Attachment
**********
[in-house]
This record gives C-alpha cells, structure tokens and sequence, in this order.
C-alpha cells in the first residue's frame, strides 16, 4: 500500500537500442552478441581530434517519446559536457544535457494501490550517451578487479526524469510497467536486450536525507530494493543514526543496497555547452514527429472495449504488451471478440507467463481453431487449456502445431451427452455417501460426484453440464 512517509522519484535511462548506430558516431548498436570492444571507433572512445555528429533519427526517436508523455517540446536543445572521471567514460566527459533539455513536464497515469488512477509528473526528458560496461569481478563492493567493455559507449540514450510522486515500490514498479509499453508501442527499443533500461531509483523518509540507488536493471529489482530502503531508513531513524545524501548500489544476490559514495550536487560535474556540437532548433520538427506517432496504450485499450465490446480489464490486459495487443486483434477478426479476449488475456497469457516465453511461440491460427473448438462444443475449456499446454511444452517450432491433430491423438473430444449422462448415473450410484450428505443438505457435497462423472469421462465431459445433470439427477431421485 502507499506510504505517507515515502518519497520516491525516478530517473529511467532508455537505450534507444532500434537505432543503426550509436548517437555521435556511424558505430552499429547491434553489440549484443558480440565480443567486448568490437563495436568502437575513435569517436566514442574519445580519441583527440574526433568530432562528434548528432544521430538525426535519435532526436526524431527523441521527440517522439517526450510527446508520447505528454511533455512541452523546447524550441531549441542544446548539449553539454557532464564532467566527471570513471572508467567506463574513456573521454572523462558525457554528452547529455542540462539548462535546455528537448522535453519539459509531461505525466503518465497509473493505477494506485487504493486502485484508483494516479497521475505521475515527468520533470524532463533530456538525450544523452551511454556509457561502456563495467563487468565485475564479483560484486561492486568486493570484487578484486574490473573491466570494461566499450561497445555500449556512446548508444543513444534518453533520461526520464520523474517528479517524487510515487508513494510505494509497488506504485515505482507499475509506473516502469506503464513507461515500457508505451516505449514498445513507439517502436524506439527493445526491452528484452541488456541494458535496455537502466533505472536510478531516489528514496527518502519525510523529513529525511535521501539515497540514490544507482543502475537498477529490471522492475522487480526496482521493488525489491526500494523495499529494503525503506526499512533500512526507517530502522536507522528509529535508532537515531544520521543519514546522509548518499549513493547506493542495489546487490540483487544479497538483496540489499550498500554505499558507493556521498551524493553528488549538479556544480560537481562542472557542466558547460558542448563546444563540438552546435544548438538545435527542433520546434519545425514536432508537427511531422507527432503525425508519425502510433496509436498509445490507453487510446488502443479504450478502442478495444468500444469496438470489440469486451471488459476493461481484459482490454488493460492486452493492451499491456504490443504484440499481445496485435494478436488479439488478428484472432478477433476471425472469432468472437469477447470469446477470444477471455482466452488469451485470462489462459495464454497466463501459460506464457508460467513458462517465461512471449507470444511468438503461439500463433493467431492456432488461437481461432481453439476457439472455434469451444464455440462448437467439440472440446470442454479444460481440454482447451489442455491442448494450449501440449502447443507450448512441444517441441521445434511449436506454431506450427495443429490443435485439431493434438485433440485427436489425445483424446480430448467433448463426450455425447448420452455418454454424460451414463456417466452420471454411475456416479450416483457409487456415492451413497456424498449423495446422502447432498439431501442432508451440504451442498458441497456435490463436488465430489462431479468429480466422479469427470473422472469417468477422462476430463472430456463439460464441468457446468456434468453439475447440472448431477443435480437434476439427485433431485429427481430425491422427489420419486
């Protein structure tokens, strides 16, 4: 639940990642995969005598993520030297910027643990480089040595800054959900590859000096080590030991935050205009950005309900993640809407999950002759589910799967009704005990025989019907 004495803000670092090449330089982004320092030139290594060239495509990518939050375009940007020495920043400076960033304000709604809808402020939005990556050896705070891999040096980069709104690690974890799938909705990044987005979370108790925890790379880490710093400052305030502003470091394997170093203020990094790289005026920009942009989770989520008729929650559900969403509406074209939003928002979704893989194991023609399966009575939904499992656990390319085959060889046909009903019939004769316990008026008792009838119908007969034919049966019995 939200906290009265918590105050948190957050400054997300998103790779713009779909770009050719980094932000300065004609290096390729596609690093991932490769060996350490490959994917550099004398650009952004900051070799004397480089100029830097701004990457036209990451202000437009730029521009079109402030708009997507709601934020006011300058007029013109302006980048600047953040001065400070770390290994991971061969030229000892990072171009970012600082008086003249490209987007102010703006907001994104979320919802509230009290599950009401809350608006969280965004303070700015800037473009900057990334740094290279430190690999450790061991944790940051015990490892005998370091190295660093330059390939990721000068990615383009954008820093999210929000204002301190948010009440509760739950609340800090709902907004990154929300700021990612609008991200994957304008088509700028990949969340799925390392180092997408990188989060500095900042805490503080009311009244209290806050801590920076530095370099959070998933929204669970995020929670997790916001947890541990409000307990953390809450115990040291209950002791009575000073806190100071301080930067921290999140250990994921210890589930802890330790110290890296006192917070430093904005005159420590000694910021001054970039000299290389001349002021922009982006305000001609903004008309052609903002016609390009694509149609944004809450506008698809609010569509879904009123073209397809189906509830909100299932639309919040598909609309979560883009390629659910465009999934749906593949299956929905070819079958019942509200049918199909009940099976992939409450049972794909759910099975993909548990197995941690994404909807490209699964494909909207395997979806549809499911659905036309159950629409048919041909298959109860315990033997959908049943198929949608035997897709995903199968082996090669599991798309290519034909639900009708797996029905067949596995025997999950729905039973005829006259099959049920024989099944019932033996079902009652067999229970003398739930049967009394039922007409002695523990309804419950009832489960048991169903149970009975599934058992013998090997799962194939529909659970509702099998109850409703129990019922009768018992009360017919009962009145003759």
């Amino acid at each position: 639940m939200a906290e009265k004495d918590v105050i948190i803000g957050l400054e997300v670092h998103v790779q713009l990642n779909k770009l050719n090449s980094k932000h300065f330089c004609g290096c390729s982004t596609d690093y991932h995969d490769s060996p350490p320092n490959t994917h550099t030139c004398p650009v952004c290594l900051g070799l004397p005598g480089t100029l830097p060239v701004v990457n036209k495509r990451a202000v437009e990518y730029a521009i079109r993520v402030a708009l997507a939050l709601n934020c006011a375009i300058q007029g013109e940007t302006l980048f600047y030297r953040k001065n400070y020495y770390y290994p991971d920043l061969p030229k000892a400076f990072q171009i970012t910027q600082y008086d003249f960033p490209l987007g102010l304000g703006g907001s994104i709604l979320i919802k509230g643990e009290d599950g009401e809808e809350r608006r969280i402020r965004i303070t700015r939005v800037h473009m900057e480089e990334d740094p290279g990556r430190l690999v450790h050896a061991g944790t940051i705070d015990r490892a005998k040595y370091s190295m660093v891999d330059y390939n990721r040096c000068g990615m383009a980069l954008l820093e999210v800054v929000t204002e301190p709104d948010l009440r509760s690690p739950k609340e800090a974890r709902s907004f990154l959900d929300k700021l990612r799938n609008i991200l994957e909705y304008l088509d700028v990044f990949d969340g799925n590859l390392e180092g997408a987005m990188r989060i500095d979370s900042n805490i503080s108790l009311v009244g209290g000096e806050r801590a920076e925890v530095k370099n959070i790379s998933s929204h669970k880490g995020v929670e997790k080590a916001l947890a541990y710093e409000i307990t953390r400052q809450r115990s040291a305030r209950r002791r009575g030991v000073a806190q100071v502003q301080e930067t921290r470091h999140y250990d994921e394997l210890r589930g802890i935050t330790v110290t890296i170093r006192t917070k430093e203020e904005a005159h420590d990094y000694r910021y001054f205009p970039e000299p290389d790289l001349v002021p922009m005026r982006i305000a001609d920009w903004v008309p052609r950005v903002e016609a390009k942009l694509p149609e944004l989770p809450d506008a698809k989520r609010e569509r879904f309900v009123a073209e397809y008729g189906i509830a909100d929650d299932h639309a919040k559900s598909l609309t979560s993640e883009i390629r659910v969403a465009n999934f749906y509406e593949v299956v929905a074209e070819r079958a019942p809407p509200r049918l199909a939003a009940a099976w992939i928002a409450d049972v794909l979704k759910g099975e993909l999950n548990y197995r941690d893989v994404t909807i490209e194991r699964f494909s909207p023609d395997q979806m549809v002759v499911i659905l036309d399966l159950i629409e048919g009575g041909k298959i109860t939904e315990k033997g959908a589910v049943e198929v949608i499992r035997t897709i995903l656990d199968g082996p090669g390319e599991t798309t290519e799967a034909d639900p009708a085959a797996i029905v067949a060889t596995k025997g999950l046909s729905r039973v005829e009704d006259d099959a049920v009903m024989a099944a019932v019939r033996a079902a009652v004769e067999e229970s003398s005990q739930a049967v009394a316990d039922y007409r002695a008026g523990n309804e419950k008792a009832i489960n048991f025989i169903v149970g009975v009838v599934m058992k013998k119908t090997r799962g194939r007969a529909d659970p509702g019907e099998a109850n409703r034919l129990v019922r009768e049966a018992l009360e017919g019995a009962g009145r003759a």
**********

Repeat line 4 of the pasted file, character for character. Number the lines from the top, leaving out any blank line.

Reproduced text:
């Protein structure tokens, strides 16, 4: 639940990642995969005598993520030297910027643990480089040595800054959900590859000096080590030991935050205009950005309900993640809407999950002759589910799967009704005990025989019907 004495803000670092090449330089982004320092030139290594060239495509990518939050375009940007020495920043400076960033304000709604809808402020939005990556050896705070891999040096980069709104690690974890799938909705990044987005979370108790925890790379880490710093400052305030502003470091394997170093203020990094790289005026920009942009989770989520008729929650559900969403509406074209939003928002979704893989194991023609399966009575939904499992656990390319085959060889046909009903019939004769316990008026008792009838119908007969034919049966019995 939200906290009265918590105050948190957050400054997300998103790779713009779909770009050719980094932000300065004609290096390729596609690093991932490769060996350490490959994917550099004398650009952004900051070799004397480089100029830097701004990457036209990451202000437009730029521009079109402030708009997507709601934020006011300058007029013109302006980048600047953040001065400070770390290994991971061969030229000892990072171009970012600082008086003249490209987007102010703006907001994104979320919802509230009290599950009401809350608006969280965004303070700015800037473009900057990334740094290279430190690999450790061991944790940051015990490892005998370091190295660093330059390939990721000068990615383009954008820093999210929000204002301190948010009440509760739950609340800090709902907004990154929300700021990612609008991200994957304008088509700028990949969340799925390392180092997408990188989060500095900042805490503080009311009244209290806050801590920076530095370099959070998933929204669970995020929670997790916001947890541990409000307990953390809450115990040291209950002791009575000073806190100071301080930067921290999140250990994921210890589930802890330790110290890296006192917070430093904005005159420590000694910021001054970039000299290389001349002021922009982006305000001609903004008309052609903002016609390009694509149609944004809450506008698809609010569509879904009123073209397809189906509830909100299932639309919040598909609309979560883009390629659910465009999934749906593949299956929905070819079958019942509200049918199909009940099976992939409450049972794909759910099975993909548990197995941690994404909807490209699964494909909207395997979806549809499911659905036309159950629409048919041909298959109860315990033997959908049943198929949608035997897709995903199968082996090669599991798309290519034909639900009708797996029905067949596995025997999950729905039973005829006259099959049920024989099944019932033996079902009652067999229970003398739930049967009394039922007409002695523990309804419950009832489960048991169903149970009975599934058992013998090997799962194939529909659970509702099998109850409703129990019922009768018992009360017919009962009145003759």